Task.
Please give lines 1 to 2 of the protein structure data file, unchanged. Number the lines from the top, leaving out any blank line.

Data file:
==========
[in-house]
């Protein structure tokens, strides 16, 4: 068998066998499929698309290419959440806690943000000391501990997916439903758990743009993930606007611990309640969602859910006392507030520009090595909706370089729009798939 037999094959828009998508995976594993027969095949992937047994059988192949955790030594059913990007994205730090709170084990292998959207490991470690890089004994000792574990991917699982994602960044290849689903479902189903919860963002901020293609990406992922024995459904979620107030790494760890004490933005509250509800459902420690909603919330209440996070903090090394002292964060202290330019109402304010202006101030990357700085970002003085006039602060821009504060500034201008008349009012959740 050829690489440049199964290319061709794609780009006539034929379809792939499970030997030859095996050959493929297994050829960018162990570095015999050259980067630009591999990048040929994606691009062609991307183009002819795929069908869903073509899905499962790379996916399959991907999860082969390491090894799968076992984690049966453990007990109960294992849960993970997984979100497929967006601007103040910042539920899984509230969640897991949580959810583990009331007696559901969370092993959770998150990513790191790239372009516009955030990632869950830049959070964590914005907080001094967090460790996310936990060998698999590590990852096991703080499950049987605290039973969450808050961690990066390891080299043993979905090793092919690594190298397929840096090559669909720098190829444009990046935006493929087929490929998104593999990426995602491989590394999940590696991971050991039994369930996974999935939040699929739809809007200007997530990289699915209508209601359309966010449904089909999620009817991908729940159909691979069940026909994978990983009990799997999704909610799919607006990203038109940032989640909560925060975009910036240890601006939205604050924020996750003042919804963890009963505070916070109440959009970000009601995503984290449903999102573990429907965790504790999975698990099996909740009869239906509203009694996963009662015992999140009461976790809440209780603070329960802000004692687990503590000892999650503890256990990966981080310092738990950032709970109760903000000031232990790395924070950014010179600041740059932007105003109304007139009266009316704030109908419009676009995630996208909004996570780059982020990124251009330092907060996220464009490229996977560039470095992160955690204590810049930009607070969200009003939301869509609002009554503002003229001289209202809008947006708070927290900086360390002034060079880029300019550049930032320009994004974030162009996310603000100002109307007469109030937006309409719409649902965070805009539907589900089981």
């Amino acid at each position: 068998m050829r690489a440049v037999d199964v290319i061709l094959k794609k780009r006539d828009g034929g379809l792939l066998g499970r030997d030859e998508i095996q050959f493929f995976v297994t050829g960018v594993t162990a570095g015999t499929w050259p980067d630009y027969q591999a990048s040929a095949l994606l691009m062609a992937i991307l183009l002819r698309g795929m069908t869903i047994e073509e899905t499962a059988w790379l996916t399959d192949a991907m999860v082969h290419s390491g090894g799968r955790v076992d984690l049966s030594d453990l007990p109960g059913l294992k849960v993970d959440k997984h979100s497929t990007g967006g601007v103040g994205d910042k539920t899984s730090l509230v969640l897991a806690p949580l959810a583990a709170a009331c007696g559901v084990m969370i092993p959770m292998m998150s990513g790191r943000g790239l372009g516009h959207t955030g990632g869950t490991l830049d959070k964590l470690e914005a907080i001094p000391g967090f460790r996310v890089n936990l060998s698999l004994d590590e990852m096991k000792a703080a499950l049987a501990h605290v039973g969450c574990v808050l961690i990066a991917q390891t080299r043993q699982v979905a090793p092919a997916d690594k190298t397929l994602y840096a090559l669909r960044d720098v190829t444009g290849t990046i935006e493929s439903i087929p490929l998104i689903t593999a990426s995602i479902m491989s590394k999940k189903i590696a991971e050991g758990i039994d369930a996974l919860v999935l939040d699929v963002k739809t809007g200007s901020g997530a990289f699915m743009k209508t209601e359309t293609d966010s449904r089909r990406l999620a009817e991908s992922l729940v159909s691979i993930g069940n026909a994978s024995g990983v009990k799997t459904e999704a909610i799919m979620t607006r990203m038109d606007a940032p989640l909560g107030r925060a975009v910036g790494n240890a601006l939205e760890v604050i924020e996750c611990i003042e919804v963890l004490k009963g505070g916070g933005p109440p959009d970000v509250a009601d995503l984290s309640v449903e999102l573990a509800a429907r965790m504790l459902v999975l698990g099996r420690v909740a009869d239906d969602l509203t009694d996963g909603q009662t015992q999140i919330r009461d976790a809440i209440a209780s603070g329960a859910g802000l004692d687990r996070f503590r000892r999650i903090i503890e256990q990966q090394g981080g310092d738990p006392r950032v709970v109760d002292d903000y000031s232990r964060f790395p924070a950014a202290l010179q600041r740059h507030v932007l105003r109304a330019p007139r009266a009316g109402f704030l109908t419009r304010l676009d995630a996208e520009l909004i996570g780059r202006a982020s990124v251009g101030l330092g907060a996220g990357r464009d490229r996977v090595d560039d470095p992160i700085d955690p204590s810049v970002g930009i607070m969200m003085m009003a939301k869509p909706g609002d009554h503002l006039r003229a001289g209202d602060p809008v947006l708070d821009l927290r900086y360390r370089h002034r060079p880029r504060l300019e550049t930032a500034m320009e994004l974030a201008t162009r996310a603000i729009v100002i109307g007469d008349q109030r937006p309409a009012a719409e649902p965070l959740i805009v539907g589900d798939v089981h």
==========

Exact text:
[in-house]
């Protein structure tokens, strides 16, 4: 068998066998499929698309290419959440806690943000000391501990997916439903758990743009993930606007611990309640969602859910006392507030520009090595909706370089729009798939 037999094959828009998508995976594993027969095949992937047994059988192949955790030594059913990007994205730090709170084990292998959207490991470690890089004994000792574990991917699982994602960044290849689903479902189903919860963002901020293609990406992922024995459904979620107030790494760890004490933005509250509800459902420690909603919330209440996070903090090394002292964060202290330019109402304010202006101030990357700085970002003085006039602060821009504060500034201008008349009012959740 050829690489440049199964290319061709794609780009006539034929379809792939499970030997030859095996050959493929297994050829960018162990570095015999050259980067630009591999990048040929994606691009062609991307183009002819795929069908869903073509899905499962790379996916399959991907999860082969390491090894799968076992984690049966453990007990109960294992849960993970997984979100497929967006601007103040910042539920899984509230969640897991949580959810583990009331007696559901969370092993959770998150990513790191790239372009516009955030990632869950830049959070964590914005907080001094967090460790996310936990060998698999590590990852096991703080499950049987605290039973969450808050961690990066390891080299043993979905090793092919690594190298397929840096090559669909720098190829444009990046935006493929087929490929998104593999990426995602491989590394999940590696991971050991039994369930996974999935939040699929739809809007200007997530990289699915209508209601359309966010449904089909999620009817991908729940159909691979069940026909994978990983009990799997999704909610799919607006990203038109940032989640909560925060975009910036240890601006939205604050924020996750003042919804963890009963505070916070109440959009970000009601995503984290449903999102573990429907965790504790999975698990099996909740009869239906509203009694996963009662015992999140009461976790809440209780603070329960802000004692687990503590000892999650503890256990990966981080310092738990950032709970109760903000000031232990790395924070950014010179600041740059932007105003109304007139009266009316704030109908419009676009995630996208909004996570780059982020990124251009330092907060996220464009490229996977560039470095992160955690204590810049930009607070969200009003939301869509609002009554503002003229001289209202809008947006708070927290900086360390002034060079880029300019550049930032320009994004974030162009996310603000100002109307007469109030937006309409719409649902965070805009539907589900089981």